The National Highway Traffic Safety Administration released the latest update to its cybersecurity guidelines on Wednesday. This is the first time in five years that NHTSA has revisited its cybersecurity best practices, after having updated the rules in 2016.
The latest NHTSA update isn’t so much a collection of immutable cybersecurity laws as much as an attempt to establish a baseline of what the U.S. agency thinks carmakers should implement. It’s just a broad overview of how carmakers can safeguard against hackers, data breaches, or worse. You can read the NHTSA document here.
The update makes recommendations about ECU security, wireless network security, external data ports, OTA updates, stricter access to firmware — which NHTSA says should be harder to modify — and even goes over how to make third-party devices (such as bluetooth dongles that plug into OBDII ports) safer.
NHTSA says this latest update comes after years of research and ongoing studies from specialized cybersecurity groups like the Automotive Information Sharing and Analysis Center. The Auto-ISAC counts major automakers and suppliers as members: Toyota, Volkswagen, Volvo, Mazda, Magna, ZF and Bosch just to name a few.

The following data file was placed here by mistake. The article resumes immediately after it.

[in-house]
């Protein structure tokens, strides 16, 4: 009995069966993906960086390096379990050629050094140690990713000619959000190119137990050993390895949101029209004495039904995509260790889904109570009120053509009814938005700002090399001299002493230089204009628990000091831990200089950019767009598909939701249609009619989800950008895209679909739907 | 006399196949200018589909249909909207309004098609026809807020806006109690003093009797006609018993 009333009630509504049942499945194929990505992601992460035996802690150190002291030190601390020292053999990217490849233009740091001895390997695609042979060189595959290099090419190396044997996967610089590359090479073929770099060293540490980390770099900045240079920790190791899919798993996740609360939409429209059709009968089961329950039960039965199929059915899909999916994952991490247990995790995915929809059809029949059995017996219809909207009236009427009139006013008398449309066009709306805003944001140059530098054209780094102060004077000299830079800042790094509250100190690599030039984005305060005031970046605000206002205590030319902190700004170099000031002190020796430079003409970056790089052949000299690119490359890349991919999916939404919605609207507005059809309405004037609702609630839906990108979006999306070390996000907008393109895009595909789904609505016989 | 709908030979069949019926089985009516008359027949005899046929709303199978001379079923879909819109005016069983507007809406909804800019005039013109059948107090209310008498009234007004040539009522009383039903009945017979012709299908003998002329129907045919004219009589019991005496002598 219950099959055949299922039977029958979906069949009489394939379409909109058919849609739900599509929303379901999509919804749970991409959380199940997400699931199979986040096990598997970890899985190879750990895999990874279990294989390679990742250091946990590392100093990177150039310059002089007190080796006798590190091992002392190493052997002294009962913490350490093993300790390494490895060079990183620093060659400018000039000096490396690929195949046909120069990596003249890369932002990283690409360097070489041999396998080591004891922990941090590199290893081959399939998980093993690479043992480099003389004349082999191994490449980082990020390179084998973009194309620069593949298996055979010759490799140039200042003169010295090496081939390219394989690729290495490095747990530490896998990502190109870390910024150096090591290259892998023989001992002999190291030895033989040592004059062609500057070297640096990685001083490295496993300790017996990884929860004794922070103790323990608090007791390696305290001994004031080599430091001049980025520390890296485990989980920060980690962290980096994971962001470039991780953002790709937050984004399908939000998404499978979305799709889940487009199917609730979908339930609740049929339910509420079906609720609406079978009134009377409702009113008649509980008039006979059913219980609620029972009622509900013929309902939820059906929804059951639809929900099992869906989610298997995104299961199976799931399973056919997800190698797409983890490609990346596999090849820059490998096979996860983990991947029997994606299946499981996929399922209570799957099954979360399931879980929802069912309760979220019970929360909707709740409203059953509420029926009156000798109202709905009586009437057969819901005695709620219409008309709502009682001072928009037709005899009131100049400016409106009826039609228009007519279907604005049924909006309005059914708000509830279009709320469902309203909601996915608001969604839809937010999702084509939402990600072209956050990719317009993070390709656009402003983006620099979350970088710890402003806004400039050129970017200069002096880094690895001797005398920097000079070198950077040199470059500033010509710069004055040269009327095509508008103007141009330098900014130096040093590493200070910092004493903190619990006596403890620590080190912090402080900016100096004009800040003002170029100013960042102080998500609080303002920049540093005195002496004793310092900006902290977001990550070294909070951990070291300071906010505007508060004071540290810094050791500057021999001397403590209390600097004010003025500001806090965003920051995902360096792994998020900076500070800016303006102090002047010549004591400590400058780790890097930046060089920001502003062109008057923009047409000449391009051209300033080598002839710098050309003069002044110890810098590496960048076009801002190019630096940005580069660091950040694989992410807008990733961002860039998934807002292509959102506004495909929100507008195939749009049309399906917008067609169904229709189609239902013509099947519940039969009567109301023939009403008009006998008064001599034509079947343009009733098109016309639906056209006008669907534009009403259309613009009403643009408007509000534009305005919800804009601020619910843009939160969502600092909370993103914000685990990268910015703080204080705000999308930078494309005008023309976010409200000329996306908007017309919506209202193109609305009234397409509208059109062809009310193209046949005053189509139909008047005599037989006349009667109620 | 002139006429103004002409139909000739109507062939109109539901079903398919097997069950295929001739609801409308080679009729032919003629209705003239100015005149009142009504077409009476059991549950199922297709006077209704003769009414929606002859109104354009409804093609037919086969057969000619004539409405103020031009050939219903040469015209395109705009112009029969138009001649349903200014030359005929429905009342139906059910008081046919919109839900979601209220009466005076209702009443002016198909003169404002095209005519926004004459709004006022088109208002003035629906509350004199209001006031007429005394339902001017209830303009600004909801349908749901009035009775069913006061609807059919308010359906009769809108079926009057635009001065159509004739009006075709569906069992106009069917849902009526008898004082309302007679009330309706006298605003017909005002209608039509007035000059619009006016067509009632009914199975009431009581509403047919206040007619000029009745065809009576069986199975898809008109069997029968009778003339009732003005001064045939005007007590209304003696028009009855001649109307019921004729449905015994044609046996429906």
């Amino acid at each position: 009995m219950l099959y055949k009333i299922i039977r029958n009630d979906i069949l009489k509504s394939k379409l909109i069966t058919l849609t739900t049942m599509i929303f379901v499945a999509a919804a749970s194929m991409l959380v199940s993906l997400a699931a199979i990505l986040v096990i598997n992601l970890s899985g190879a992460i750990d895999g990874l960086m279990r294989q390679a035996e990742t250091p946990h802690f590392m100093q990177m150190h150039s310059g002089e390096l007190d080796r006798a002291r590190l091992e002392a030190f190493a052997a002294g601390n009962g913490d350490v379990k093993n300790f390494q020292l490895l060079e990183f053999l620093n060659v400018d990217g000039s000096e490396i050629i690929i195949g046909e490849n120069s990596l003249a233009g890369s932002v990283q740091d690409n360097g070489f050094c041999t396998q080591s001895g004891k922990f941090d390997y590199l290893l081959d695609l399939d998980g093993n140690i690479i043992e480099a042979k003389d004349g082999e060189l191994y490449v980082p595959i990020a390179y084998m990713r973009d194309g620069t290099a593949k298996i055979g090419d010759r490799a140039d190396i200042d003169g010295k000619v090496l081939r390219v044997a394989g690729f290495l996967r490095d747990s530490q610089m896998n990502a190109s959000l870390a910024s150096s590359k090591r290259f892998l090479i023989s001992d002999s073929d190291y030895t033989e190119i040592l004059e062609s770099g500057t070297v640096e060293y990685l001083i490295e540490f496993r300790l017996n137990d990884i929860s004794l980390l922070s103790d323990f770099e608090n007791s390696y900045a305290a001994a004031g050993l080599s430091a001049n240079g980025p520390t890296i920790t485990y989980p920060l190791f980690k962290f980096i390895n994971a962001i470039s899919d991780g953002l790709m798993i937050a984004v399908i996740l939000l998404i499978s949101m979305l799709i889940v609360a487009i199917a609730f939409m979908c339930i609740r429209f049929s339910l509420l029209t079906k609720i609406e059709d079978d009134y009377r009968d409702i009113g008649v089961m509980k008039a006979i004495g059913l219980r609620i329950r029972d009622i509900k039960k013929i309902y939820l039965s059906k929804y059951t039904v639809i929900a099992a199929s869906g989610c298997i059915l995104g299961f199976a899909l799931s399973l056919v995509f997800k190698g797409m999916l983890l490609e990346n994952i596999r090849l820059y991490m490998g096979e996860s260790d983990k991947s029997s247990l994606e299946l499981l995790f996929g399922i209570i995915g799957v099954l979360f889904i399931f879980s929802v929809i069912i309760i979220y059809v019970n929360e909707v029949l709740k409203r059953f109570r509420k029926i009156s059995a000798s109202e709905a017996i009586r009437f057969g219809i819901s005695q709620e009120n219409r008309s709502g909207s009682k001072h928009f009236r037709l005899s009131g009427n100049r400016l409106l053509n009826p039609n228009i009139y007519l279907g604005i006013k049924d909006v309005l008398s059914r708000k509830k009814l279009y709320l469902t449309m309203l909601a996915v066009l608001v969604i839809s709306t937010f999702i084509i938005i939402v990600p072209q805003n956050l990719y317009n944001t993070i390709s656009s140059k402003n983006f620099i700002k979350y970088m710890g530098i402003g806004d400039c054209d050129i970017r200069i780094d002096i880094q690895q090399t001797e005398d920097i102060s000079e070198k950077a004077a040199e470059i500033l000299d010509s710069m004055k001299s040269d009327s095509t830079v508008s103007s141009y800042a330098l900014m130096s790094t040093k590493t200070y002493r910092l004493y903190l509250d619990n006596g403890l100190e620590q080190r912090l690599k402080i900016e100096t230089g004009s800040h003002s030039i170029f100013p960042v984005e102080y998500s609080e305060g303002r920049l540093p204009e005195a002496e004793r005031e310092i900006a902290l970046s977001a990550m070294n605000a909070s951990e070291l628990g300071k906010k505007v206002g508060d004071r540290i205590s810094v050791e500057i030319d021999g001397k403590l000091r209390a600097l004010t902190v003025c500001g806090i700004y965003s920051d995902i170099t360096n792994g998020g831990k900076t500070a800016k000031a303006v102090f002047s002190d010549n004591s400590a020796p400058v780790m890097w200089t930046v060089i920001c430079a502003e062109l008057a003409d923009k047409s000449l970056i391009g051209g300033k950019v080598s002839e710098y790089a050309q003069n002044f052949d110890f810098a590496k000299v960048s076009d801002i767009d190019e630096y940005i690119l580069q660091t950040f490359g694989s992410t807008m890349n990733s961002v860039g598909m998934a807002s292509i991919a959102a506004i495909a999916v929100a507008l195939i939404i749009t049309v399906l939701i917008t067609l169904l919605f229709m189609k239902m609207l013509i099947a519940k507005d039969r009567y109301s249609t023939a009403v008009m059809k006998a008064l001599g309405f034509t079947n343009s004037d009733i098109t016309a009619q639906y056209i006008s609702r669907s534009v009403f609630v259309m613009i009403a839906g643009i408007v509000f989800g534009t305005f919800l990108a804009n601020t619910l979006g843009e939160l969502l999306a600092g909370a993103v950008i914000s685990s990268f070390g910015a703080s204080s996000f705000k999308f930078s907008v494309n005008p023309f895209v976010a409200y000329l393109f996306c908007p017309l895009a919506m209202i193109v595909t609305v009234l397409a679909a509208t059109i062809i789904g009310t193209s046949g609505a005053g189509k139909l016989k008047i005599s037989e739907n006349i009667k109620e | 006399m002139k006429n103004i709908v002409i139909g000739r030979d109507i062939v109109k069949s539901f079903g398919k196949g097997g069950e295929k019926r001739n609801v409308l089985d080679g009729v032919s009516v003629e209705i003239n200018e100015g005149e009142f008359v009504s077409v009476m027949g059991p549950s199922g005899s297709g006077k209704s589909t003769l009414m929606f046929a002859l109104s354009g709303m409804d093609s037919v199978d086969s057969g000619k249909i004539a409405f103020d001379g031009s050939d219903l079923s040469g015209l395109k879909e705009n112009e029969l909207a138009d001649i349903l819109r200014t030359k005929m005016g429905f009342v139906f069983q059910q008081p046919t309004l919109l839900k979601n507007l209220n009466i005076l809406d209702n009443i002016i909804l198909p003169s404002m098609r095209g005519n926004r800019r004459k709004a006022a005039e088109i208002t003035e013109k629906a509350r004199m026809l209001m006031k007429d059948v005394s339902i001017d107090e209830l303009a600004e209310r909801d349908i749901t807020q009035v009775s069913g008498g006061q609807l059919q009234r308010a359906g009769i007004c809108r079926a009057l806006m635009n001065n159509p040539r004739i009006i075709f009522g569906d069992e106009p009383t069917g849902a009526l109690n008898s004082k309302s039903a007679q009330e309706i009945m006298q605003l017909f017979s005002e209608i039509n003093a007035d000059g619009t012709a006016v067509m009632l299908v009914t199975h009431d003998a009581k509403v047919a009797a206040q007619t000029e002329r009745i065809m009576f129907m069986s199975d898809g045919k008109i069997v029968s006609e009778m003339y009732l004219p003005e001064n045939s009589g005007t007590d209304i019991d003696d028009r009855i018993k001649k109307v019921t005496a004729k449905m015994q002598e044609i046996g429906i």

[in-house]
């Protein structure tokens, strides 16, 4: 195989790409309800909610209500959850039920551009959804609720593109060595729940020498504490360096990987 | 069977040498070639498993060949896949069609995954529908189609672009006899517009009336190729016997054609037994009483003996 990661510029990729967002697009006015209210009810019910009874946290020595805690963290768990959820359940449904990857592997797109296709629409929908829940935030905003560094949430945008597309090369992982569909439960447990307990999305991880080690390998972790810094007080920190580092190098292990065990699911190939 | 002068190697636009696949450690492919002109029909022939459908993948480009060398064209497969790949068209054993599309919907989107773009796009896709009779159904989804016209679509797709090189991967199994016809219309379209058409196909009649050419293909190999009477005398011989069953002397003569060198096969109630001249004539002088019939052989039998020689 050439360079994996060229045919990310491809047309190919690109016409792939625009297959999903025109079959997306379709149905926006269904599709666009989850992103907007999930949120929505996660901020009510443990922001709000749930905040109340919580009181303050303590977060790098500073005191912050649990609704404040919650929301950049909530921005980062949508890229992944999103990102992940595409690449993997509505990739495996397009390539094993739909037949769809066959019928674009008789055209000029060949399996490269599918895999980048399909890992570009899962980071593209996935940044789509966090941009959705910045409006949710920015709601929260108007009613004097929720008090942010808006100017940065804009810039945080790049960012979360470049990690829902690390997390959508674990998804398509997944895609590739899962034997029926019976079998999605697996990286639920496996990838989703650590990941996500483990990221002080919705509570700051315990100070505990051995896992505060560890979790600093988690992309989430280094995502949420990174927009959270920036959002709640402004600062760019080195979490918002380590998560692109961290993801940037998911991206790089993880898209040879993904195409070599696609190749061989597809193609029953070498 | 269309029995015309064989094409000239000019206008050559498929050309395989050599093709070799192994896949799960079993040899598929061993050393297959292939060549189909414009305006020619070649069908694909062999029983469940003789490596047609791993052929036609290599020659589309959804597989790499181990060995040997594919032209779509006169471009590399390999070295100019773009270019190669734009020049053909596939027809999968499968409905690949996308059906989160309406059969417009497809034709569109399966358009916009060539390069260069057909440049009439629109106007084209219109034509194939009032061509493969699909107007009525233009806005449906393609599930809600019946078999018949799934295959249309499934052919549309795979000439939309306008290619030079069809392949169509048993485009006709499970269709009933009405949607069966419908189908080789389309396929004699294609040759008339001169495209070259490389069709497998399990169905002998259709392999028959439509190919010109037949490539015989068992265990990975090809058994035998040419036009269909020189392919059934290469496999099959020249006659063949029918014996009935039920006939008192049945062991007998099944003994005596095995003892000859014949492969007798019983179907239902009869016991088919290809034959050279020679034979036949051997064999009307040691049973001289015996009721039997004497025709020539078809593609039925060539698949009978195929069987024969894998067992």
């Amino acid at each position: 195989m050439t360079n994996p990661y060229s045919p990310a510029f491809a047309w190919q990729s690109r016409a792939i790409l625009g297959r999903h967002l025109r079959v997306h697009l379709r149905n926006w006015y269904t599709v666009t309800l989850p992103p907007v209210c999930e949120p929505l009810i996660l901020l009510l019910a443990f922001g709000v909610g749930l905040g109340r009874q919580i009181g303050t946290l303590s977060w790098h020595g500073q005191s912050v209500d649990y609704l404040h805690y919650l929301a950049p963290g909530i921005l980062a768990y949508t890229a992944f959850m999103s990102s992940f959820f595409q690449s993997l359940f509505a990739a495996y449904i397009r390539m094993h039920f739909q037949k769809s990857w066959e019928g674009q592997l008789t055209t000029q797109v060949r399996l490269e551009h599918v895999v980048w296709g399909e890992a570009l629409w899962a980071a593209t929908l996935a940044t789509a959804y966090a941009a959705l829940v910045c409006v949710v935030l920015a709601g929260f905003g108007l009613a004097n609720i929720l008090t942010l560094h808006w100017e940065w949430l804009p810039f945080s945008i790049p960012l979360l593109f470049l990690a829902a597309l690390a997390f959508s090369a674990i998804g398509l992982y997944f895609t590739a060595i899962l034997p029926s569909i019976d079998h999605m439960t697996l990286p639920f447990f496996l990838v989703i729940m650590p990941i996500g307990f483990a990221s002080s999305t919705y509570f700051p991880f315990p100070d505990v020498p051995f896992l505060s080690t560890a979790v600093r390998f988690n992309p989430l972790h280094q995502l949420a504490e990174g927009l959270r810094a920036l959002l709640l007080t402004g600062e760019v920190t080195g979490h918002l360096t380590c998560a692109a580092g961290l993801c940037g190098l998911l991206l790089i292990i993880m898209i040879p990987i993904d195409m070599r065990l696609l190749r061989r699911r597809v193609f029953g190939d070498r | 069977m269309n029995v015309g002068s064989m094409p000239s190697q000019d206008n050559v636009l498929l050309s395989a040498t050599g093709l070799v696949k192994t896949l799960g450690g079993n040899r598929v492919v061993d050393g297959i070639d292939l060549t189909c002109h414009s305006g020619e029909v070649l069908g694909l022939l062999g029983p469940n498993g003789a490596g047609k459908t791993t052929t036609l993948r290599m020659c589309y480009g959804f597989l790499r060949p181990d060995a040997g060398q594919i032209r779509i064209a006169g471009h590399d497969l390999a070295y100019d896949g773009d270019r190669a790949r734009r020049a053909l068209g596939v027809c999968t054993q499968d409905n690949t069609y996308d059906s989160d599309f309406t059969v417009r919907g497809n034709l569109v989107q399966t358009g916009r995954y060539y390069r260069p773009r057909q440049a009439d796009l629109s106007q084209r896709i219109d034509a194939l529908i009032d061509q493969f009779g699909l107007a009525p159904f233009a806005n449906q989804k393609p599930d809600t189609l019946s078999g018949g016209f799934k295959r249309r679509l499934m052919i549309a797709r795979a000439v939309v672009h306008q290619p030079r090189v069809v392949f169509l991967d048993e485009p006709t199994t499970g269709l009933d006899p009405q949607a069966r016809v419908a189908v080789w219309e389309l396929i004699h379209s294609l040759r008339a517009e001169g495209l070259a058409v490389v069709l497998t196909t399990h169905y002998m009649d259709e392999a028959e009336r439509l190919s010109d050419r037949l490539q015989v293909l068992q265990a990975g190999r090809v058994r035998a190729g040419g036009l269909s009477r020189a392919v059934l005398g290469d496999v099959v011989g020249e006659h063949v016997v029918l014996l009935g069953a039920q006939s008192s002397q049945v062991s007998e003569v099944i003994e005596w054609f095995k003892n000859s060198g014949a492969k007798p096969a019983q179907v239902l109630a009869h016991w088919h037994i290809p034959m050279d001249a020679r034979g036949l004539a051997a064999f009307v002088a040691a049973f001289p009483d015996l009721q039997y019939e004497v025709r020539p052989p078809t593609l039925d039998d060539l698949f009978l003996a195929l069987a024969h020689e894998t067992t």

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NHTSA and Auto-ISAC collaborated with carmakers and suppliers, then took this input and any public comments to come up with the latest guide. Again, these are non-binding guidelines, and carmakers are free to ignore them. But it’s still a good thing that NHTSA updates the list every few years.
Five years is basically a lifetime in the tech sector, and these last few years have been eventful as far the auto industry goes. More and more automakers are vying for ways to turn cars into rolling computers — for better or worse.
Even though cars have relied on computer systems and comparable electronics for decades, modern cars have sophisticated hardware and software that looks like it’s at the cutting edge of technology, until it isn’t.
Hackers are breaking into Hondas and Teslas; USB cables are rendering Kias and Hyundais helpless against theft; and state agencies can pull data from cars too easily. I mean, I get it. Drivers want convenience and a familiar interface. But if carmakers insist on blurring the line between cars and computers, at the very least, they need to pay attention to the backdoors that they’re leaving open.